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Nirmala Menon: Enabling Diverse Workplaces

Posted: June 20, 2011

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Nirmala Menon, CEO of Interweave Consulting helps the cause of diversity at Indian workplaces create an enabling environment for people of different gender, regional origin and communities.

While “Diversity” is a concept Indians understand instinctively, we know little about actively managing diversity at an organizational level. An experienced Human Resources professional, Nirmala Menon is the Founder and CEO of Interweave Consulting , a diversity management solutions firm. Here, Nirmala tells us more about diversity management in India, the rise of new, flexible work environments , the issues that different employees, especially women face , and how actively dealing with these issues can help.

Interview by Aparna V. Singh

Aparna V. Singh (AVS): How and why did Interweave and the idea of offering diversity management support in India come about?

Nirmala Menon (NM): After a long career with ONGC, I had gone to the U.S for an additional Masters degree; while in the U.S, I worked with a Small Business Centre. This was the time when a report called Workforce 2001 was making big waves there, on how U.S workforce demographics were changing, and businesses had to change accordingly.

I returned to ONGC but quit later to start a family. I stayed home for 6 years, and although I was doing small assignments at my own pace, when I wanted to come back to work, I had the experience of nobody wanting to touch me with a bargepole!

Later on, I joined IBM and did a lot of work on managing diversity, in countries as different as Japan, Ireland and Mexico. I took a break again, to stay home with my teenage daughter. I had not actually planned to start a company. I thought I’d get in and see what was needed – however, it was such a fascinating, compelling subject that having got in, I felt I had to do justice to it. Interweave was registered as a company in end 2007, although I started exploring work in this area in 2006.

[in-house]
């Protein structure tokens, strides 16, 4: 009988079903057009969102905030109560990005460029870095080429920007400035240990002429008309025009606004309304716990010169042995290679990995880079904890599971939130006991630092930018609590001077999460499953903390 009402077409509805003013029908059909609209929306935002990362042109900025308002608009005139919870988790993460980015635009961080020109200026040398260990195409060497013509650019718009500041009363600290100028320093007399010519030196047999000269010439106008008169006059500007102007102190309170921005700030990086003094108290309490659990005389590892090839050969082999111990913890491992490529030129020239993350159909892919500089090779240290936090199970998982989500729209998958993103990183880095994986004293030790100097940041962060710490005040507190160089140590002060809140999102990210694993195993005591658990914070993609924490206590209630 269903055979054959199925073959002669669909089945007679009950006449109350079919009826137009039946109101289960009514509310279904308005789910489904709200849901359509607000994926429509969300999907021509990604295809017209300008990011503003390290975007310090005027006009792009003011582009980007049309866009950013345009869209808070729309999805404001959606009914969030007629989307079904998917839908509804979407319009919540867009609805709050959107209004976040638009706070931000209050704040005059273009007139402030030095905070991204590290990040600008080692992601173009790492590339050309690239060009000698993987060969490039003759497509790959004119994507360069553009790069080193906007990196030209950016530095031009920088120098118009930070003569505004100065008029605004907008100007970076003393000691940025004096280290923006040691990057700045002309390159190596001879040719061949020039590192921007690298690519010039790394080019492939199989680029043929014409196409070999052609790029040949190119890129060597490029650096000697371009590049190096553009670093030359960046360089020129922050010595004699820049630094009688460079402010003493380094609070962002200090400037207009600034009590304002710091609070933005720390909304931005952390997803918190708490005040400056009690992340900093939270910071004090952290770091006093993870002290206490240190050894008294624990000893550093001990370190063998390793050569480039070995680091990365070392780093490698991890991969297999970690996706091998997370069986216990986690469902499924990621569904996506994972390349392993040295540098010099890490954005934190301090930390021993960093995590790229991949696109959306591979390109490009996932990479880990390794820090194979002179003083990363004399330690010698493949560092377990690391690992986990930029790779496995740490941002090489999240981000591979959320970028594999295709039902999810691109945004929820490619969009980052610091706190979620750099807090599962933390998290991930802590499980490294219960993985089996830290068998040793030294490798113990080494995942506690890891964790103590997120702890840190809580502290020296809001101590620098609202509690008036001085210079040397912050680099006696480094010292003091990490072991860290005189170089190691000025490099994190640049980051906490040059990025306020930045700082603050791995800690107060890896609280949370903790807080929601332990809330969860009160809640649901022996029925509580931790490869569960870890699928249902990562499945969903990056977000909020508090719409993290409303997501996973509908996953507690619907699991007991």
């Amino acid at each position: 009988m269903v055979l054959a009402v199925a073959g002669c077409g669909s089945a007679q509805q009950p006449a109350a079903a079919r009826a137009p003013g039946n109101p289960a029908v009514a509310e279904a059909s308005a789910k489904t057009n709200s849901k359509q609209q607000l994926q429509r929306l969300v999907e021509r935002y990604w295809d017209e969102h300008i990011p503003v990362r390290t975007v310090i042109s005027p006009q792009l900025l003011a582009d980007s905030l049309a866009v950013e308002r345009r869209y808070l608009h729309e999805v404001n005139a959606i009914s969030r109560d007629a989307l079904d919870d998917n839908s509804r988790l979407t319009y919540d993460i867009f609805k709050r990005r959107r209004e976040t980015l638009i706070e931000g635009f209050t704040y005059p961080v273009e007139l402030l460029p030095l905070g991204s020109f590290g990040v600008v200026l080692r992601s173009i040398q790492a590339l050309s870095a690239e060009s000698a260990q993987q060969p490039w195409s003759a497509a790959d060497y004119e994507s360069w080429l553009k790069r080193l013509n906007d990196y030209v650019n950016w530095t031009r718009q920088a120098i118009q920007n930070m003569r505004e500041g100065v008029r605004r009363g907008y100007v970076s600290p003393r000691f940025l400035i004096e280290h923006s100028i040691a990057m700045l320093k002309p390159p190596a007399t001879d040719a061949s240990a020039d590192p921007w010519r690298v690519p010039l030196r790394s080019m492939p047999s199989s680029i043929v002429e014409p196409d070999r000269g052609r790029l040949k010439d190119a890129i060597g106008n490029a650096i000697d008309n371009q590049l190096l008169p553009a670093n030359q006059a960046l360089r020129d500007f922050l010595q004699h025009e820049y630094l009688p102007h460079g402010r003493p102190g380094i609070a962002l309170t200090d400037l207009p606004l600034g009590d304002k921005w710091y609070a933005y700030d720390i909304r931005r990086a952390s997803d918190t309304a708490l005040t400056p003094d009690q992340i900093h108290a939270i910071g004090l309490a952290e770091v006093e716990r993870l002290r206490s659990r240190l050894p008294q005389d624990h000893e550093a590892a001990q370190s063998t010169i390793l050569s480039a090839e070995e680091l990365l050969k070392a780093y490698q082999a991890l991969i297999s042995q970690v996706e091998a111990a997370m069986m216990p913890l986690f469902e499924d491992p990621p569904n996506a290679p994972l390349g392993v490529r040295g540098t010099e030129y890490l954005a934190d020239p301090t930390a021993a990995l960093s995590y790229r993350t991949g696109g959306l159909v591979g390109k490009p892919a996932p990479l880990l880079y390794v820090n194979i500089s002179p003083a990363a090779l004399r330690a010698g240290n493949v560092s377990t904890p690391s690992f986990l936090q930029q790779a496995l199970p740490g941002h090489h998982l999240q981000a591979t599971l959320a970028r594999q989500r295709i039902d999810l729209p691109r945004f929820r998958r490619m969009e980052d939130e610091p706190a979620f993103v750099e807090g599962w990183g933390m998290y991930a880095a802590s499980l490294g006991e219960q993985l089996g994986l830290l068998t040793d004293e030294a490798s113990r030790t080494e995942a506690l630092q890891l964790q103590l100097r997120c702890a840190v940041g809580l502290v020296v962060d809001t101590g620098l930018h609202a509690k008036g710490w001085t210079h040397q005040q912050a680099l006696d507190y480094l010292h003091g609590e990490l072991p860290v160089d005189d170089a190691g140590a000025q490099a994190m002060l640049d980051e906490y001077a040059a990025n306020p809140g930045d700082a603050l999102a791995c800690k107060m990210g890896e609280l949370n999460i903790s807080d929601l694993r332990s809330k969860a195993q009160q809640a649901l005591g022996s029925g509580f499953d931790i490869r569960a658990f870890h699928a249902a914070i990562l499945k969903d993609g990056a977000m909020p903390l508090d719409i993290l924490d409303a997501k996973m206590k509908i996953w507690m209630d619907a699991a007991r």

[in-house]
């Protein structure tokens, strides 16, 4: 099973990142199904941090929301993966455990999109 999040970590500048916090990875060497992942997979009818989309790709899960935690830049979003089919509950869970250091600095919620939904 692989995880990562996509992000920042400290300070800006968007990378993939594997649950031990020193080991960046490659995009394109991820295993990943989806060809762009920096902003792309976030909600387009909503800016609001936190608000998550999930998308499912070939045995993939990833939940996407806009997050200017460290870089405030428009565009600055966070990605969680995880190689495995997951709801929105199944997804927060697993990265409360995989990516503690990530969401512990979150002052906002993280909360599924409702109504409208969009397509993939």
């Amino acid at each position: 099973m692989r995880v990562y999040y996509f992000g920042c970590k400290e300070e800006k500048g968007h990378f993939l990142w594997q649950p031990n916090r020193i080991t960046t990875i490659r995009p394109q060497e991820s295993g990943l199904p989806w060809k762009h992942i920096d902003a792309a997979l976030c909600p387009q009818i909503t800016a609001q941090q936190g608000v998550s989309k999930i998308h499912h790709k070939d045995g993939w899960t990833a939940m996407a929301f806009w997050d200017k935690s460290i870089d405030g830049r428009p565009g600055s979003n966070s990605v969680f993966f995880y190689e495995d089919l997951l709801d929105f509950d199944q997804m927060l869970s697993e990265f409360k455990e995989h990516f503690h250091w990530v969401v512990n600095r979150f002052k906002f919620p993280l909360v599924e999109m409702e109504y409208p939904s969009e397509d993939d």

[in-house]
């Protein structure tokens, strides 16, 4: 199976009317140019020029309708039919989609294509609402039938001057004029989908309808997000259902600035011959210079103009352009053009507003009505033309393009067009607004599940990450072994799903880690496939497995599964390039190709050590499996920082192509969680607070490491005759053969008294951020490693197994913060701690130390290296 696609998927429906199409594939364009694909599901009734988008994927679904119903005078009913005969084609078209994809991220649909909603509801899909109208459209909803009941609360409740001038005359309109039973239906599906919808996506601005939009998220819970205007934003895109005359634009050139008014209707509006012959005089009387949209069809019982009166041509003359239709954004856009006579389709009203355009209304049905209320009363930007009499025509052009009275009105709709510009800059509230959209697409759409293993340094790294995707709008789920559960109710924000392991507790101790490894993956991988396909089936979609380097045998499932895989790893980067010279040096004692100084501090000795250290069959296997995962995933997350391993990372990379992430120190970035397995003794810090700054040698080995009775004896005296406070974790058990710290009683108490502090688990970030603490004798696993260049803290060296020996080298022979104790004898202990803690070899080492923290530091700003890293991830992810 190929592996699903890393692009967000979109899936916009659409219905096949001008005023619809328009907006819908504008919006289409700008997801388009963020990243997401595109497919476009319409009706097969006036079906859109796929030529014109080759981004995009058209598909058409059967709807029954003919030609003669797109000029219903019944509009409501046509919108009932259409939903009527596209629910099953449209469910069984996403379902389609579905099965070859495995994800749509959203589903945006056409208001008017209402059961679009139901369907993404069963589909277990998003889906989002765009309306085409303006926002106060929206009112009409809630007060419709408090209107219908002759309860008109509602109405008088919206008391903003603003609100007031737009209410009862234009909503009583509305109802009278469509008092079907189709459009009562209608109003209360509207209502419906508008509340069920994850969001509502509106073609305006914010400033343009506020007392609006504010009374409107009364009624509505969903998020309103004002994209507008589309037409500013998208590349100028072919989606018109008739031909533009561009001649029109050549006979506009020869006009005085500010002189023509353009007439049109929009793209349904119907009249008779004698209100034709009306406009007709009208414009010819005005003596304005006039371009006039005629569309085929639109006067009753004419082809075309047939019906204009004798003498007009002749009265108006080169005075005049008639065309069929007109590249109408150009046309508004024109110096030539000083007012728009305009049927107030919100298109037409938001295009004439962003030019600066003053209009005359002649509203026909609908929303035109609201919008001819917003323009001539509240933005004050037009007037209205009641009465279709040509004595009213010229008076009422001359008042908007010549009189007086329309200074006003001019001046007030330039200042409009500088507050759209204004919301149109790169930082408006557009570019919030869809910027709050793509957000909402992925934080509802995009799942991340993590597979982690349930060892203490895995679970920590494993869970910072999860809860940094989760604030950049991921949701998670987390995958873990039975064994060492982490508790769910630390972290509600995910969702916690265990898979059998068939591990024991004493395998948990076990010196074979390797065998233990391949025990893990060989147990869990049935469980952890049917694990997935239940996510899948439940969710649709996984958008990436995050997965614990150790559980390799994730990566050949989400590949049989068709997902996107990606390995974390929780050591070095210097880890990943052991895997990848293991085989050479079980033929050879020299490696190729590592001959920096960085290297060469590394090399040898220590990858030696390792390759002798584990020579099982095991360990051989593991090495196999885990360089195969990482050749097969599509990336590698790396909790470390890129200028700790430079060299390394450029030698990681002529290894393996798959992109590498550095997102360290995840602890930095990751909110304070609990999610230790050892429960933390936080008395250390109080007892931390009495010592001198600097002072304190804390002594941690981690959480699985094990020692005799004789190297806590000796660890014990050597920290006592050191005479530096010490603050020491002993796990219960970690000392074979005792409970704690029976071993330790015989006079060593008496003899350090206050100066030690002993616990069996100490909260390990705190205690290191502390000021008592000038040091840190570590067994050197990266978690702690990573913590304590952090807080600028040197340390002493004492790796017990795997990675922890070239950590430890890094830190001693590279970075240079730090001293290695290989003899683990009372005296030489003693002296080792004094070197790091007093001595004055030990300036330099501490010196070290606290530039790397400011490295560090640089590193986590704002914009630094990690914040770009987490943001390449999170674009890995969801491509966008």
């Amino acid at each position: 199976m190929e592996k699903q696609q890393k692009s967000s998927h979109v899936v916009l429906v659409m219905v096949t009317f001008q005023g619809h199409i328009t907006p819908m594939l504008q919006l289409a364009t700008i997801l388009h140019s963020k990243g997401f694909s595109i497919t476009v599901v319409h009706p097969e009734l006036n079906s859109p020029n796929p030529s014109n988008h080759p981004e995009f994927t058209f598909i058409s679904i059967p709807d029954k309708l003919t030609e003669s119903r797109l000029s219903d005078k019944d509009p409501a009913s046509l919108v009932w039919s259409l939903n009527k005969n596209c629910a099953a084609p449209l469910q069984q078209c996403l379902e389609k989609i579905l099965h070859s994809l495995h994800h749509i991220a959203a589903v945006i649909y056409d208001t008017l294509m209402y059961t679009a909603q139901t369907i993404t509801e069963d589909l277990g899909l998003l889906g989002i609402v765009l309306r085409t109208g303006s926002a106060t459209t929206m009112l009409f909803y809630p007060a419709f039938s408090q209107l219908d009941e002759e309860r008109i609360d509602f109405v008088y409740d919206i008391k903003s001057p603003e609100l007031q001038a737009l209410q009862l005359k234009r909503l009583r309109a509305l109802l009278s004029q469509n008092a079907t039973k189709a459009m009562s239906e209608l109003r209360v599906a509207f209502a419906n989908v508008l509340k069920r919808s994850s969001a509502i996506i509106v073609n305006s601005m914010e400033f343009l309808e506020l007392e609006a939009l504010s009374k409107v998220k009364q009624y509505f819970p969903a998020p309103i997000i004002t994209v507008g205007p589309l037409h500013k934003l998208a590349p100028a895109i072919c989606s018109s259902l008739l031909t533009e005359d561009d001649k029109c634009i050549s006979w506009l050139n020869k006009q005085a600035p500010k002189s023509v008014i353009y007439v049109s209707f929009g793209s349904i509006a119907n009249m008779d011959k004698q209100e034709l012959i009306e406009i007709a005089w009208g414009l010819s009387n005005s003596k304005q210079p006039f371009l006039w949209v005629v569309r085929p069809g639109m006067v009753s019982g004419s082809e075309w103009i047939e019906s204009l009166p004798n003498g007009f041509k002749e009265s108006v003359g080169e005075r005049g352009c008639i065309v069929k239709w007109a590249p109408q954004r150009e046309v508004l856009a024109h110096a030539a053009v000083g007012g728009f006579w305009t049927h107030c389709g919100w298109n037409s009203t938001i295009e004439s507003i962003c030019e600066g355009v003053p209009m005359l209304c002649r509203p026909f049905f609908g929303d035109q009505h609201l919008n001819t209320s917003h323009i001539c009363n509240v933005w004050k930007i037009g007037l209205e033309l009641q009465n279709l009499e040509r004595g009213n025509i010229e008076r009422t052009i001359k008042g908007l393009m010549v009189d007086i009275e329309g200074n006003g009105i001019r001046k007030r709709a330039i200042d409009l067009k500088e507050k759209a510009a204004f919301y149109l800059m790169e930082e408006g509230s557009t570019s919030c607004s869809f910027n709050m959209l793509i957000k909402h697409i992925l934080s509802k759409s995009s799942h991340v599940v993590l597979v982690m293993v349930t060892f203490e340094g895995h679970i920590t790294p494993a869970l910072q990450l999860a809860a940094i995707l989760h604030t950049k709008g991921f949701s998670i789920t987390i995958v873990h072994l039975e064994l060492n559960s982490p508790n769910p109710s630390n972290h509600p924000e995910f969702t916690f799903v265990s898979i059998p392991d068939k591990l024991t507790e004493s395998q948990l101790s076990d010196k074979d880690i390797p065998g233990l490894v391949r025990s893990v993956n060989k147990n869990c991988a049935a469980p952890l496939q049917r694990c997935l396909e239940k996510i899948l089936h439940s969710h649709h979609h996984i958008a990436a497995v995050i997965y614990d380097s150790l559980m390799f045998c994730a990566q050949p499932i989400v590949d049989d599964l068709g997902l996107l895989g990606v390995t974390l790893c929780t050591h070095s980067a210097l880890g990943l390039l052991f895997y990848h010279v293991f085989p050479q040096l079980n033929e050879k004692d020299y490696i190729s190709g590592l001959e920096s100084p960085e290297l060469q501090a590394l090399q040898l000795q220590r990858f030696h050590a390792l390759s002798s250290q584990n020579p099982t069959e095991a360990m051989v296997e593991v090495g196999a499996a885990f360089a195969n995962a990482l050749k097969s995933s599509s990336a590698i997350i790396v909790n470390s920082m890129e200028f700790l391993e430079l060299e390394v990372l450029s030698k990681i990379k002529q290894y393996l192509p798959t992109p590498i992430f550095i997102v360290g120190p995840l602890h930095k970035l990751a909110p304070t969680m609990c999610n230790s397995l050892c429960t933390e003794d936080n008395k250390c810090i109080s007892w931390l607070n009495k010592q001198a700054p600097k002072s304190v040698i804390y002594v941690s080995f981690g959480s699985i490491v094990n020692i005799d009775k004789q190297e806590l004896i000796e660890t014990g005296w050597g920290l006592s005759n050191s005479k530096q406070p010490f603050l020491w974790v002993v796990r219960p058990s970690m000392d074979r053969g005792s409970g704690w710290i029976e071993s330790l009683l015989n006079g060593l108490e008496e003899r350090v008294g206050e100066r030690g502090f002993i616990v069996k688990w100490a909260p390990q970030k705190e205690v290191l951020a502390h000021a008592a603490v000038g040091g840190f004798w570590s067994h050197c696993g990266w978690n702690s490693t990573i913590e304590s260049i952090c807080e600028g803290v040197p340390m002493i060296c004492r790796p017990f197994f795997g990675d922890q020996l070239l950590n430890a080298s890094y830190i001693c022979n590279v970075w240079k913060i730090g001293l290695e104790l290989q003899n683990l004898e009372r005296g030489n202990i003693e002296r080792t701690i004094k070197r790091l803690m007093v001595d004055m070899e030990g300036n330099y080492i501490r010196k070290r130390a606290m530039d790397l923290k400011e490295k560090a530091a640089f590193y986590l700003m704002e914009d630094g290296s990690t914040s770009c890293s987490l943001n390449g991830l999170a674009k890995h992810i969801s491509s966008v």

AVS: When it comes to companies in India, what specifically are the challenges in managing a diverse workforce?

NM: Diversity in India is very different from that in the U.S where a lot of it is about race. Here it is about many other things including gender and region. I went in first to educate myself on the issues, and stumbled right on to the issue of sexual harassment.

While there are many more women at work, people are not sure of how to behave in mixed gender environments. Women end up feeling uncomfortable, since sexual harassment is seen as purely physical. Non-verbal harassment and uncomfortable behaviour like men staring at a female colleague’s chest is not taken seriously. One of the first tasks in diversity management is to generate the understanding that harassment need not necessarily be sexual, and sexual harassment not necessarily physical.

One of the first tasks in diversity management is to generate the understanding that harassment need not necessarily be sexual, and sexual harassment not necessarily physical.